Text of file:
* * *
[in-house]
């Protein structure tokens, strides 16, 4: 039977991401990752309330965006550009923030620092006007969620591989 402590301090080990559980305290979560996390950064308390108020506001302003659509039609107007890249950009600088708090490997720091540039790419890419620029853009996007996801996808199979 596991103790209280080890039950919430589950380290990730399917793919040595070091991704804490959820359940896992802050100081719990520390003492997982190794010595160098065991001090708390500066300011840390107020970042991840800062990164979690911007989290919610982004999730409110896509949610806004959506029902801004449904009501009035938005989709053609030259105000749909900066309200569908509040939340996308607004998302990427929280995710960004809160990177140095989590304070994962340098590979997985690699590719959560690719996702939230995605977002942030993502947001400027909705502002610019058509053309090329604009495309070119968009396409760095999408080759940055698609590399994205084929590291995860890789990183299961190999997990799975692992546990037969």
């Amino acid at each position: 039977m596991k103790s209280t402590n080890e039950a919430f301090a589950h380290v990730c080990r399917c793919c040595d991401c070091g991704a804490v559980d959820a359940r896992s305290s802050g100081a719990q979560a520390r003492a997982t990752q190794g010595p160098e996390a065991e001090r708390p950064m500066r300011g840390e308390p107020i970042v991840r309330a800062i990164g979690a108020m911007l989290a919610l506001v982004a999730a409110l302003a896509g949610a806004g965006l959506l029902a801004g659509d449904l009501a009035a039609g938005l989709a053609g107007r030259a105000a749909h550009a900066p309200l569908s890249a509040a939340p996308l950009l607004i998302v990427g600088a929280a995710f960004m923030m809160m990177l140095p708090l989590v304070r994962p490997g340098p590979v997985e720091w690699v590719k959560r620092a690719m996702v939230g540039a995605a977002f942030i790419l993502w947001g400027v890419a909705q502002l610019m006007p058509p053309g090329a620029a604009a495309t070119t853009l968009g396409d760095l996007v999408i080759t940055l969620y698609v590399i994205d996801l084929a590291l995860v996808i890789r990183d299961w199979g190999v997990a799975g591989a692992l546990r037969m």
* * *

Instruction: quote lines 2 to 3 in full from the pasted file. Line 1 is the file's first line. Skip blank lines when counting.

């Protein structure tokens, strides 16, 4: 039977991401990752309330965006550009923030620092006007969620591989 402590301090080990559980305290979560996390950064308390108020506001302003659509039609107007890249950009600088708090490997720091540039790419890419620029853009996007996801996808199979 596991103790209280080890039950919430589950380290990730399917793919040595070091991704804490959820359940896992802050100081719990520390003492997982190794010595160098065991001090708390500066300011840390107020970042991840800062990164979690911007989290919610982004999730409110896509949610806004959506029902801004449904009501009035938005989709053609030259105000749909900066309200569908509040939340996308607004998302990427929280995710960004809160990177140095989590304070994962340098590979997985690699590719959560690719996702939230995605977002942030993502947001400027909705502002610019058509053309090329604009495309070119968009396409760095999408080759940055698609590399994205084929590291995860890789990183299961190999997990799975692992546990037969």
């Amino acid at each position: 039977m596991k103790s209280t402590n080890e039950a919430f301090a589950h380290v990730c080990r399917c793919c040595d991401c070091g991704a804490v559980d959820a359940r896992s305290s802050g100081a719990q979560a520390r003492a997982t990752q190794g010595p160098e996390a065991e001090r708390p950064m500066r300011g840390e308390p107020i970042v991840r309330a800062i990164g979690a108020m911007l989290a919610l506001v982004a999730a409110l302003a896509g949610a806004g965006l959506l029902a801004g659509d449904l009501a009035a039609g938005l989709a053609g107007r030259a105000a749909h550009a900066p309200l569908s890249a509040a939340p996308l950009l607004i998302v990427g600088a929280a995710f960004m923030m809160m990177l140095p708090l989590v304070r994962p490997g340098p590979v997985e720091w690699v590719k959560r620092a690719m996702v939230g540039a995605a977002f942030i790419l993502w947001g400027v890419a909705q502002l610019m006007p058509p053309g090329a620029a604009a495309t070119t853009l968009g396409d760095l996007v999408i080759t940055l969620y698609v590399i994205d996801l084929a590291l995860v996808i890789r990183d299961w199979g190999v997990a799975g591989a692992l546990r037969m």